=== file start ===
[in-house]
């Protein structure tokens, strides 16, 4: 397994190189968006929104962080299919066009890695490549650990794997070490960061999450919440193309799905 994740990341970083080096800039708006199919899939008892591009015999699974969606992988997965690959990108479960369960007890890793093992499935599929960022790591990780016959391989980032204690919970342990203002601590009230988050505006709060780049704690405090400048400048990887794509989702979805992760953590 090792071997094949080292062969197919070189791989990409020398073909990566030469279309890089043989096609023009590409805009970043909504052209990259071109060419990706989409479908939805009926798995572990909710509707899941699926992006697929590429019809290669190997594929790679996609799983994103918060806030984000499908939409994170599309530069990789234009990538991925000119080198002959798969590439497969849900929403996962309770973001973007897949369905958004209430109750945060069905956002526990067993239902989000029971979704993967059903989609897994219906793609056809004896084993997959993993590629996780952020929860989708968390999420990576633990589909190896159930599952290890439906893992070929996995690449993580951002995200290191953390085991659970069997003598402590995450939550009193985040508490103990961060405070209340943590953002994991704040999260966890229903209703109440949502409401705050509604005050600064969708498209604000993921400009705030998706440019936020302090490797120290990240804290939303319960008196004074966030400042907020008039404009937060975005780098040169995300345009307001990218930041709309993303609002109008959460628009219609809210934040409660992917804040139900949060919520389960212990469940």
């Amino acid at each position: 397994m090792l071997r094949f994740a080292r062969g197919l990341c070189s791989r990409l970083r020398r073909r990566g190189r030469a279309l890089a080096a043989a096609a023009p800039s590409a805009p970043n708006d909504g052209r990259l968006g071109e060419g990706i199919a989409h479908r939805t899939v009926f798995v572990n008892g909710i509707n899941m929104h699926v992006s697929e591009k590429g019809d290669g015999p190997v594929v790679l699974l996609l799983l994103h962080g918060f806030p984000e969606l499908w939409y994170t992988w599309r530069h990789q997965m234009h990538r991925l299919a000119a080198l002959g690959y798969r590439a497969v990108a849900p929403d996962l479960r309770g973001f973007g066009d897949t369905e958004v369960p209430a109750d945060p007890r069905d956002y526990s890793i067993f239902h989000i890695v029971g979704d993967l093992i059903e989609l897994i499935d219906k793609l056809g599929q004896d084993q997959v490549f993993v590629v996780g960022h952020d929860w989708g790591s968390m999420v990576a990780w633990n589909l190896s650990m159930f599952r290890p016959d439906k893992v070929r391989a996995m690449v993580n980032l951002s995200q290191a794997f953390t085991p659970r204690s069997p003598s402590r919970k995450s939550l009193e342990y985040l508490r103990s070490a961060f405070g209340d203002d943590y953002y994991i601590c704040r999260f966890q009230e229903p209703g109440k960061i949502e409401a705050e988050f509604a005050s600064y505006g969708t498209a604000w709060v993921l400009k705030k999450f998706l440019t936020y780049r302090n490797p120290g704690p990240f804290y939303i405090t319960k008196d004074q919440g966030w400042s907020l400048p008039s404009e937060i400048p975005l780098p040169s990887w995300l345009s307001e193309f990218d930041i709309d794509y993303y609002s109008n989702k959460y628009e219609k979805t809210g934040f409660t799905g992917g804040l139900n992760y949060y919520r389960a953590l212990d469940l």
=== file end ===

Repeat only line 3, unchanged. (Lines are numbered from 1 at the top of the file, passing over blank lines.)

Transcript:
């Amino acid at each position: 397994m090792l071997r094949f994740a080292r062969g197919l990341c070189s791989r990409l970083r020398r073909r990566g190189r030469a279309l890089a080096a043989a096609a023009p800039s590409a805009p970043n708006d909504g052209r990259l968006g071109e060419g990706i199919a989409h479908r939805t899939v009926f798995v572990n008892g909710i509707n899941m929104h699926v992006s697929e591009k590429g019809d290669g015999p190997v594929v790679l699974l996609l799983l994103h962080g918060f806030p984000e969606l499908w939409y994170t992988w599309r530069h990789q997965m234009h990538r991925l299919a000119a080198l002959g690959y798969r590439a497969v990108a849900p929403d996962l479960r309770g973001f973007g066009d897949t369905e958004v369960p209430a109750d945060p007890r069905d956002y526990s890793i067993f239902h989000i890695v029971g979704d993967l093992i059903e989609l897994i499935d219906k793609l056809g599929q004896d084993q997959v490549f993993v590629v996780g960022h952020d929860w989708g790591s968390m999420v990576a990780w633990n589909l190896s650990m159930f599952r290890p016959d439906k893992v070929r391989a996995m690449v993580n980032l951002s995200q290191a794997f953390t085991p659970r204690s069997p003598s402590r919970k995450s939550l009193e342990y985040l508490r103990s070490a961060f405070g209340d203002d943590y953002y994991i601590c704040r999260f966890q009230e229903p209703g109440k960061i949502e409401a705050e988050f509604a005050s600064y505006g969708t498209a604000w709060v993921l400009k705030k999450f998706l440019t936020y780049r302090n490797p120290g704690p990240f804290y939303i405090t319960k008196d004074q919440g966030w400042s907020l400048p008039s404009e937060i400048p975005l780098p040169s990887w995300l345009s307001e193309f990218d930041i709309d794509y993303y609002s109008n989702k959460y628009e219609k979805t809210g934040f409660t799905g992917g804040l139900n992760y949060y919520r389960a953590l212990d469940l």